The IDPH flood website has a variety of flood-related health resources at www.idph.state.ia.us/EmergencyResponse/Flooding.aspx.You may also visit the CDC’s website at www.cdc.gov/mmwr/preview/mmwrhtml/rr5508a1.htm.
Measles Reported in Central Iowa
A confirmed case of measles has occurred in a Dallas County resident. This situation is being treated as a public health emergency because measles spreads easily and can cause serious illness and death.
Local public health officials in Dallas and Polk counties are working with the Iowa Dept. of Public Health (IDPH) to determine who this individual may have exposed to measles and are at risk of becoming ill.
Any individuals who visited the following locations at the listed times should check to make sure they have received two MMR (measles, mumps, rubella) vaccines. Those older than their mid-50s and know that they had measles as a child do not need to be vaccinated. If you have been at these places during these times and have not received two doses of MMR (or are not sure if you have received two MMRs), you should contact your county health department or health care provider to be vaccinated.
American Airlines Flight AA3965
Departed Chicago O’Hare: 11:55 a.m.
Arrived Des Moines International Airport: 1:05 p.m.
Des Moines International Airport – main terminal and baggage area
1:00 to 3:45 p.m.
Mercy Central Pediatric Clinic
330 Laurel St, Ste 2100, Des Moines Iowa
10:00 a.m. to close (offices closed at 2:00 p.m.)
Mercy Medical Center – Main Entrance, including waiting room, registration, outpatient testing and blood draw station areas
1111 6th Avenue, Des Moines, Iowa
Noon to 3:00 p.m.
The symptoms of measles include any or all of the following: fever, cough, red/pink eyes, runny nose and a rash. Anyone, regardless of age, who has not had measles or has not adequately responded to two doses of MMR (less than one percent), can get measles if exposed. Measles can cause serious illness, pneumonia, deafness, and brain inflammation. Two to three people out of 1,000 who get measles die from the disease. It is easily spread through the air and there is no treatment for the illness, so prevention is critical.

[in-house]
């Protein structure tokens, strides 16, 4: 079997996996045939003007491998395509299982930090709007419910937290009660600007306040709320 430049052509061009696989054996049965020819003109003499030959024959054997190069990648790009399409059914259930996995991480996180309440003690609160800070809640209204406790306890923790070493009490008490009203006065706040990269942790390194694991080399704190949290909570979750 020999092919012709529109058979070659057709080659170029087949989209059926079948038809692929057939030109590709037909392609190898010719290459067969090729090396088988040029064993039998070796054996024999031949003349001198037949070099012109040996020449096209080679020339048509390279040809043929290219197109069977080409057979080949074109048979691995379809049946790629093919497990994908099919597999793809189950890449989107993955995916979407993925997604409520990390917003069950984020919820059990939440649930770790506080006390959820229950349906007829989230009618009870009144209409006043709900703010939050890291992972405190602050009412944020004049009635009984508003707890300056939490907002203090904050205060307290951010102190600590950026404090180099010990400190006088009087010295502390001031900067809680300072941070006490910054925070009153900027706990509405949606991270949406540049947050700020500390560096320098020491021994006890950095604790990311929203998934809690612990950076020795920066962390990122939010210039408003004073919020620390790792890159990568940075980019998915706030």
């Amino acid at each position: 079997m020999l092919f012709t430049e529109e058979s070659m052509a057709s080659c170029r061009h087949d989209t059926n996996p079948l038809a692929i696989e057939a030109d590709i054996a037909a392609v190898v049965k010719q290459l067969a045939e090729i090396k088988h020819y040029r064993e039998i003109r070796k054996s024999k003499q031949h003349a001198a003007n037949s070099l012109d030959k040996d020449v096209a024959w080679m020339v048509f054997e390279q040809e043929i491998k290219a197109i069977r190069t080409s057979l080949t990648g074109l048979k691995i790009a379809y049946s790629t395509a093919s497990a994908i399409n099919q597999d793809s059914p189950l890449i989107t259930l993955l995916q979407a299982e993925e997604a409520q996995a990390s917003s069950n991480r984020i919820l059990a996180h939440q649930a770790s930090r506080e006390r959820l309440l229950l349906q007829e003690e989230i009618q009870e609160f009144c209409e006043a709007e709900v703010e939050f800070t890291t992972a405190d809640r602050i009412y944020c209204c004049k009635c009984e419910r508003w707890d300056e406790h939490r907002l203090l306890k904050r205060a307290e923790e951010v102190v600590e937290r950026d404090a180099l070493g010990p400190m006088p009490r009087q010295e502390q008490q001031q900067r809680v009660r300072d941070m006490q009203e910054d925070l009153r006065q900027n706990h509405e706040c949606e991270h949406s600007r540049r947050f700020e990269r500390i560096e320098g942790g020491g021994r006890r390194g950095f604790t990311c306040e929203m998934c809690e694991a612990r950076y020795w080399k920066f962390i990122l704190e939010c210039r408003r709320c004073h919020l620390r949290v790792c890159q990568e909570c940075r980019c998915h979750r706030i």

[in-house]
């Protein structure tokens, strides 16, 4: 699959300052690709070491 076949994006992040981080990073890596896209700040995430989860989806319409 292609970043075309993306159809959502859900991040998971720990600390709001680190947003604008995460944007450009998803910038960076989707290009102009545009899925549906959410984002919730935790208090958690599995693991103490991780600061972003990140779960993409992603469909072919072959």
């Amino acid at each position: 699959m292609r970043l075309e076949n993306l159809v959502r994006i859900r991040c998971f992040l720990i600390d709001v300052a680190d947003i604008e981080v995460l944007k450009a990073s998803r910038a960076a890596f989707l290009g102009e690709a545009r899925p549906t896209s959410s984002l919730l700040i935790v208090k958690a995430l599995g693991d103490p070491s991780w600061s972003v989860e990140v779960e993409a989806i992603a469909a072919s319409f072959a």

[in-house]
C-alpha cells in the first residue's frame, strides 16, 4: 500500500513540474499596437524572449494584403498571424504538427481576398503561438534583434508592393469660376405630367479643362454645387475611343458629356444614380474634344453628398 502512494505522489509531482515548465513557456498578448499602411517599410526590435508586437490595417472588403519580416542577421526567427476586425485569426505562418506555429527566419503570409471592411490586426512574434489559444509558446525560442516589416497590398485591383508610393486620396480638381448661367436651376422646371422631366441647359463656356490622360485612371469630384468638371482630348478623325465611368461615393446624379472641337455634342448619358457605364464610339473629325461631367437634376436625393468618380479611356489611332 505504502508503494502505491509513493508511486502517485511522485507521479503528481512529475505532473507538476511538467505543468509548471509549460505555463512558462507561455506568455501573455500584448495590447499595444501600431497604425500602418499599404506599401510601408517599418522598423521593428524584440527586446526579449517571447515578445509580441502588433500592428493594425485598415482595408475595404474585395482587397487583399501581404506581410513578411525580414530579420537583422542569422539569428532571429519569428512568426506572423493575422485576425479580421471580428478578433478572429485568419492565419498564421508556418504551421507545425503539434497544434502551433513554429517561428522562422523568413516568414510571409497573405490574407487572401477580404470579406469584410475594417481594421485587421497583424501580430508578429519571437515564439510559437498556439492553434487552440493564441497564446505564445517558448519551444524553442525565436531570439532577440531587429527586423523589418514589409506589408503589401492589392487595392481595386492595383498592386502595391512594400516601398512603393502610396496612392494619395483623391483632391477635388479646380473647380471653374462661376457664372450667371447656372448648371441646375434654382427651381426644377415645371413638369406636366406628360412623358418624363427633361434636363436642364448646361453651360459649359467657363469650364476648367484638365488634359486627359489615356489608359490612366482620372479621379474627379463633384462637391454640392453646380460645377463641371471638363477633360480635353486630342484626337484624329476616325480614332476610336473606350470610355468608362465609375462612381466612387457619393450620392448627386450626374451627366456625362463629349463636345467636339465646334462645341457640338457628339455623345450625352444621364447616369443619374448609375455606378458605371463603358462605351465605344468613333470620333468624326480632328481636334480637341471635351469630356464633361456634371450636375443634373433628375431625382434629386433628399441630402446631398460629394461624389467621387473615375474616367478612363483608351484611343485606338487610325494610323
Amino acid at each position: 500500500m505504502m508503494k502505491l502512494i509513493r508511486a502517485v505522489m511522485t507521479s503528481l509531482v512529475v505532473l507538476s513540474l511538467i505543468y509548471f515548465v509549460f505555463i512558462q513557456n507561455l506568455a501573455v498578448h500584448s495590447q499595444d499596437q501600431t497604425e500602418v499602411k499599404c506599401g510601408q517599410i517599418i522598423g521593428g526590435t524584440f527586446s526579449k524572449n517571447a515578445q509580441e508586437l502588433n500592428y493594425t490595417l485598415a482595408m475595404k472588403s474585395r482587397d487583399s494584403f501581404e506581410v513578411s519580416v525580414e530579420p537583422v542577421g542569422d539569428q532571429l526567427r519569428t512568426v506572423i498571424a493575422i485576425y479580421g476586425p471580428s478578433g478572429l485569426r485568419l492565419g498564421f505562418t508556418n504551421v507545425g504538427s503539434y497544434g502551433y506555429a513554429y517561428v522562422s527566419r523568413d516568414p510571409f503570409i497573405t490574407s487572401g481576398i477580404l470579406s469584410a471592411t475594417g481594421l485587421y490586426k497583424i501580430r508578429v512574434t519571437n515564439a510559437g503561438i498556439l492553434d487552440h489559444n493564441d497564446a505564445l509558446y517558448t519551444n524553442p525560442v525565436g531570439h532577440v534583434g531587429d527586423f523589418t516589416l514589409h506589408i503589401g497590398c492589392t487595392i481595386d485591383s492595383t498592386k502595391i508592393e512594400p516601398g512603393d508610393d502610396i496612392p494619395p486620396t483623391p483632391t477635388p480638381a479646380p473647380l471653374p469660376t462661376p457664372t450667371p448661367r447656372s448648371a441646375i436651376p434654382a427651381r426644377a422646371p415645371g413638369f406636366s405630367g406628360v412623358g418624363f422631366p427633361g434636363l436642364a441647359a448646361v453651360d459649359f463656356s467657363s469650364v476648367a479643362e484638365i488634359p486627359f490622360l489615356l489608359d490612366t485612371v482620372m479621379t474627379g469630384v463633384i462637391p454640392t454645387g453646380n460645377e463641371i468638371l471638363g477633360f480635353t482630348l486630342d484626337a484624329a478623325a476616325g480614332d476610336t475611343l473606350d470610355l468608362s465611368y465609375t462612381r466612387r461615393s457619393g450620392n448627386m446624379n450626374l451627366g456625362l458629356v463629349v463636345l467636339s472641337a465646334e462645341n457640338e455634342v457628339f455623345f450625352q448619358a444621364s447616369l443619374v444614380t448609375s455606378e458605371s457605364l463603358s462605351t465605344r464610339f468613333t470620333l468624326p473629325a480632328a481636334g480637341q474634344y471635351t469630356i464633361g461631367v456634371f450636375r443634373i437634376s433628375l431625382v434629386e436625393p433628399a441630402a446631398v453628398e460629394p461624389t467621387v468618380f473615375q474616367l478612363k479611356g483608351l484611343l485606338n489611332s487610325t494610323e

If you were at the places during the times listed above and have any symptoms consistent with measles, call your health care provider immediately and arrange to be seen safely. Do not go to the doctor’s office, ER, local public health agency, or a walk-in clinic until arrangements are made to be seen by your health care provider in a place and manner that will not potentially expose others to measles. Until arrangements are made, stay home; do not go into any public places.
“All Iowans should check their personal and family immunization records to make sure their measles vaccinations are up-to-date,” said IDPH Medical Director, Dr. Patricia Quinlisk. “To be fully vaccinated, an individual should have had two doses of the measles vaccine, or have had measles in the past.”